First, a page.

Tag Archives: tofu

Marinated dried tofu with vegetables

Dried tofu tastes so very different than fresh tofu. If you don´t add any seasonings, then it tastes and looks literall like a wet sponge,  even exactly the same texture as the sponge used for wiping blackboards 😀 On the other hand if you first fry it and then soak it in a yummy marinade…both the texture and most of all the flavour change and you will be surprised what a transformation that is!

In any case, first you have to soak the slices of dried tofu (they come in small blocks), a couple minutes will do. Then squeeze out the water, but not completely, they should be still quite moist, otherwise they soak up too much oil. Slice up the blocks into strips. Gently pan-fry them in oil of choice, until light golden. Then place in a bowl with a marinade and set aside for at least half an hour – I used water, tamari soy sauce and apple cider vinegar. You can play with the ratios…

When your tofu is almost ready to be taken out, sautee some sliced onion with a pinch of salt, adding carrot slices and broccoli florets/stems and cooking them until softened. Add the marinated tofu strips and heat through.

I served the dish with a rice/hato mugi mixture.

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Rice casserole with tofu cream cheese

Anybody missing a hearty casserole with creamy melted cheese on top? Well, try this one, it´s not exactly the same, but it is equally good, I dare say!

I had some cooked rice which I mixed with oil-sauteed leek, mushrooms and carrot slices. For the cheese I purchased a block of smoked tofu which I pureed in the blender with water, lemon juice, salt and black pepper, until I got the consistency of cream cheese. I spread the “cheese” on top of the rice/vegetable mixture, in a deep casserole dish, and baked in the oven for about 20 minutes until the “cheese” became light golden.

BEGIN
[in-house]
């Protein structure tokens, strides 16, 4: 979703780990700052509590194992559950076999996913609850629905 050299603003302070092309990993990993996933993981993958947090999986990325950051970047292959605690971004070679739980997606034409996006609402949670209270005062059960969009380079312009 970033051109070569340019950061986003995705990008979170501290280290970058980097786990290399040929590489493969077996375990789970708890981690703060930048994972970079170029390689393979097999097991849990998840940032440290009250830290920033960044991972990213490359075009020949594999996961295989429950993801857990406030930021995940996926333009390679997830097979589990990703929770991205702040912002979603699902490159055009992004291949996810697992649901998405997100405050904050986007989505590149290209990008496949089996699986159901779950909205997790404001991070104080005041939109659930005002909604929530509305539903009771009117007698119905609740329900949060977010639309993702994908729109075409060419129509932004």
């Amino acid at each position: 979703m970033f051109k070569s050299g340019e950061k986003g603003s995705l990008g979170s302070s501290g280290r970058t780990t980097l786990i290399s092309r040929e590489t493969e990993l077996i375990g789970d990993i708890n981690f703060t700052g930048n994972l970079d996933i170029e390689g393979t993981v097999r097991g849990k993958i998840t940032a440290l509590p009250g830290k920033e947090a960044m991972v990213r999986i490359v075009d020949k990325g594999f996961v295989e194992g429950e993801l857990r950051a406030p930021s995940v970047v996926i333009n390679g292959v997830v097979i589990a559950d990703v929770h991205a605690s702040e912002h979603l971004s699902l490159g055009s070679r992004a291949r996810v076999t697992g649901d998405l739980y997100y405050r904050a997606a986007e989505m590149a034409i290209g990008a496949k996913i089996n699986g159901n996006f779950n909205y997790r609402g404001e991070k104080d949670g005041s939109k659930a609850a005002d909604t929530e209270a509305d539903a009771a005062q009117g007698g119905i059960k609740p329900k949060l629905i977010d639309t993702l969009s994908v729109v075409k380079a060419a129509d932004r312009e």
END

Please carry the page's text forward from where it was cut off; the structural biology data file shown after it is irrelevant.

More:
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Arame with almonds and deep-fried dried tofu

This is quite a fancy way to serve arame, especially to people who are not thrilled by the vision of eating seaweed – and there are too many of them! 😀 Adding rich ingredients such as almonds and deep-fried tofu always helps…

First prepare your tofu – you could use regular firm tofu, OR dried tofu, which has both a very different flavour and texture, that I really enjoy –  if it´s prepared properly. First soak the dried tofu for about 15 minutes, then  squeeze out water with your hands, but don´t squeeze too hard, you want the tofu to stay moist, retaining a bit of liquid, otherwise they soak up too much oil. Deep fry the soaked tofu slices until light golden, let them rest for a while on napkinks to drain excess oil and cut up into cubes when cooled down.

Meanwhile you can take a handful of arame seaweed and soak it, also for about 15 minutes, then drain and rinse with fresh water. Sautee onion in a pot with a tiny bit of sesame oil and a pinch of salt, add soaked arame, chopped carrot, curly cabbage and daikon (I used the green variety). Add roasted almonds (I roasted them for maybe 15 minutes in the oven, on a tray with a silicone baking mat). Season with 2 TBSP shoyu soy sauce, 1 TBSP rice vinegar and about half a teaspoon of dried ginger powder. Add fried tofu cubes and enough water to nearly cover. Simmer on a low flame for half an hour, adding water as needed, but only very little at a time.